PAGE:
Complex carbohydrates are also known as polysaccharides. Complex carbohydrates are formed when thousands of sugar molecules link together in long chains. These chains take longer to break down and digest than simple carbohydrates. There are two types of complex carbohydrates: Starchy and fibrous.

Starchy Complex Carbohydrates

Starch is the storage form of energy in plants, much like glycogen is an energy storage form in human muscle. Starchy carbohydrates are found in potatoes, cereals, grains, bread, pasta, rice, oats, wheat and beans.

Your body has the ability to absorb and digest all the caloric energy in starches. Therefore the calorie density of starch is higher than fibrous carbohydrates.

Starchy carbohydrates include:

  • Potatoes.
  • Yams.
  • Beans.
  • Oatmeal.
  • Barley.
  • Brown Rice.
  • Whole grain bread.
  • Whole grain cereal.
  • Whole grain pasta.
  • Any other whole grains.

Fibrous Complex Carbohydrates (Fiber)

Fiber can play a major role in a reducing body fat. Fiber is nature’s internal cleanser. Fiber gives bulk to the intestinal contents, promotes healthy digestion and elimination, speeds the transit time of food through the digestive tract and provides protection from gastrointestinal and colon diseases.

Fibrous carbohydrates such as green vegetables don’t contain many calories – they have a low calorie density. Low calorie density foods are important for fat loss because they make it easier to stay full without going over your calorie limits. For example, two cups of rice contains more than 400 calories while two cups of cucumbers contains only 48 calories. The volume is the same, but the difference in caloric density is almost ten fold!

Fiber is found in starches such as oats, beans and whole grains as well as in vegetables:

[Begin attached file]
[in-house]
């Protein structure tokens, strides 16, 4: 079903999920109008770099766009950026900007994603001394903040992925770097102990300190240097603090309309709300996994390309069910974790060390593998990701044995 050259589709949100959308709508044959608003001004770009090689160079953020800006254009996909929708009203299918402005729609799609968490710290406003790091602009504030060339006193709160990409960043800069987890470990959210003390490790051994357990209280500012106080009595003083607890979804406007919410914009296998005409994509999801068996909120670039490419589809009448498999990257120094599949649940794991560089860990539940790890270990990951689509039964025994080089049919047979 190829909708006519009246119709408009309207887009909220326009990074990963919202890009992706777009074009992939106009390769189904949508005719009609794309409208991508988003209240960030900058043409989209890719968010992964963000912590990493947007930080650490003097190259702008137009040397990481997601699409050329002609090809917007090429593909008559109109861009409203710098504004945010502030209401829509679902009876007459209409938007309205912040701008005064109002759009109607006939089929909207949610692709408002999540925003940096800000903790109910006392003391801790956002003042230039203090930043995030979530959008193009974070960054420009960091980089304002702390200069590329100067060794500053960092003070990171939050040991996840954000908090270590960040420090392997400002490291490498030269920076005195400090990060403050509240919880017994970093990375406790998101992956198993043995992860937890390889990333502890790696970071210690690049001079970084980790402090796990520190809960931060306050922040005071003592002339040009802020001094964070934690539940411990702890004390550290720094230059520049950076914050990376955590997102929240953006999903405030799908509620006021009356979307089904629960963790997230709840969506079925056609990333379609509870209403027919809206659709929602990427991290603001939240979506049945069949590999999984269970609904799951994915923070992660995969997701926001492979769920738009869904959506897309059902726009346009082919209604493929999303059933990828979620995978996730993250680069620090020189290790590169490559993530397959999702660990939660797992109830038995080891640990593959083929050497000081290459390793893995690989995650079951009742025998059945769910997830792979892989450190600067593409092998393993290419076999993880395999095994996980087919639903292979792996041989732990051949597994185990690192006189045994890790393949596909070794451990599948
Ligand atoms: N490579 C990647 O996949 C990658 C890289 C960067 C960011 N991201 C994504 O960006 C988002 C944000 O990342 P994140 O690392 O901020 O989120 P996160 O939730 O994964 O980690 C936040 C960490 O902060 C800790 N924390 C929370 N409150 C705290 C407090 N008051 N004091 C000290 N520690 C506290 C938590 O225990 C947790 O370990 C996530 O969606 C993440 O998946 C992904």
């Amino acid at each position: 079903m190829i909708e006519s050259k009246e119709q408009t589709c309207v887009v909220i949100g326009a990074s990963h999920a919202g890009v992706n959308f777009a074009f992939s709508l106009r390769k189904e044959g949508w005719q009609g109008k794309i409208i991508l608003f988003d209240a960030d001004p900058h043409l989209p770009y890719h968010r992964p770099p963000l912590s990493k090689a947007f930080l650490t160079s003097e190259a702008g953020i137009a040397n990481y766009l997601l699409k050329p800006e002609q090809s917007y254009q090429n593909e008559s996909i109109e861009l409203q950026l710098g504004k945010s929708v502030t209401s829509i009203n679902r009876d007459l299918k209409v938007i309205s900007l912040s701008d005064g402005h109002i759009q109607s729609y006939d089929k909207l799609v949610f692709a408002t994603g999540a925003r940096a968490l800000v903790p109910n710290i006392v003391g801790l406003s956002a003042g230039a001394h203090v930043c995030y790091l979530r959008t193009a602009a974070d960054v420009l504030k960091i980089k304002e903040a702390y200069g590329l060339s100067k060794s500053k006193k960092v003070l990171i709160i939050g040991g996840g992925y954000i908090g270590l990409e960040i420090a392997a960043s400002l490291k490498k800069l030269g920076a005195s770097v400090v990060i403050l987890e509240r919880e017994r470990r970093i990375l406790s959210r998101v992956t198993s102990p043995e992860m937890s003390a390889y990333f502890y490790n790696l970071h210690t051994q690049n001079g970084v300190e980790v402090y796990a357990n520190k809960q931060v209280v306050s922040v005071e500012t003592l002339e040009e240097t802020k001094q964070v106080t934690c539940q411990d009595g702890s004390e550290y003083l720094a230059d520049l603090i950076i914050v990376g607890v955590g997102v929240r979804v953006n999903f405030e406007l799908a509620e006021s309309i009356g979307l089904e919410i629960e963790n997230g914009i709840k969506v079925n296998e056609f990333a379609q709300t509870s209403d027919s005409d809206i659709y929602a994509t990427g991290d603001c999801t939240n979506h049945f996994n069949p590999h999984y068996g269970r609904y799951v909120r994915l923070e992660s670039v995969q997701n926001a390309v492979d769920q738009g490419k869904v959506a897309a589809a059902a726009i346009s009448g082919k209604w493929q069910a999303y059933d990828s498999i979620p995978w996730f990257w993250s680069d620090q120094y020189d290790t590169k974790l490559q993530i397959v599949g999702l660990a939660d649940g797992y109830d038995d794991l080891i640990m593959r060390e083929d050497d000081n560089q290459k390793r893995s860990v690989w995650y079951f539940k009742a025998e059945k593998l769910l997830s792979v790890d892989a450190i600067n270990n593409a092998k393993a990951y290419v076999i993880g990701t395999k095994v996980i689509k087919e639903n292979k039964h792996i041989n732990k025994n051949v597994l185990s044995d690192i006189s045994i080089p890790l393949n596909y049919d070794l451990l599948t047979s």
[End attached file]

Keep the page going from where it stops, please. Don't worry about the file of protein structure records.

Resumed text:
• Broccoli
  • Lettuce
  • Cauliflower
  • Zucchini
  • Tomatoes
  • Asparagus
  • Green beans
  • Squash
  • Cucumber
  • Spinach

Carbohydrates of Choice

Complex carbohydrates take longer to digest and absorb – and they provide sustained energy levels.

Complex carbohydrates contain fiber, which slows down their absorption and helps stabilize blood sugar and insulin. Complex carbohydrates are more filling, allowing you to feel more full on less food. Complex carbohydrates from natural sources are also the most nutrient dense carbohydrates you can eat.

For all these reasons, complex carbohydrates are the carbohydrates of choice for fat loss.

In Summary

The American Heart Association, the American Dietetic Association, The National Research Council, The National Academy of the Sciences and virtually every other health, nutrition and medical organization in the world recommend a moderately high carbohydrate diet containing at least 55 percent of total calories from carbohydrates. And now you know how to choose the right carbohydrates for optimal health and vitality!

Hopefully this clears up a lot of carbohydrate confusion!

See also: Low Carb High Carb

Author: Jeni

Certified by the Professional School of Fitness and Nutrition in March, 1995; honored for exemplary grades. Practicing fitness and nutrition for over 20 years. Featured in the Feb. 1994 issue of "Shape" magazine. Featured in Collage in the spring issue of 1995 Low fat recipe's published in Taste of Home, Quick Cooking, and the Milwaukee Journal-Sentinel, among others. September, 2001: Featured in "Winning The War on Cholesterol" By Rodale Publishing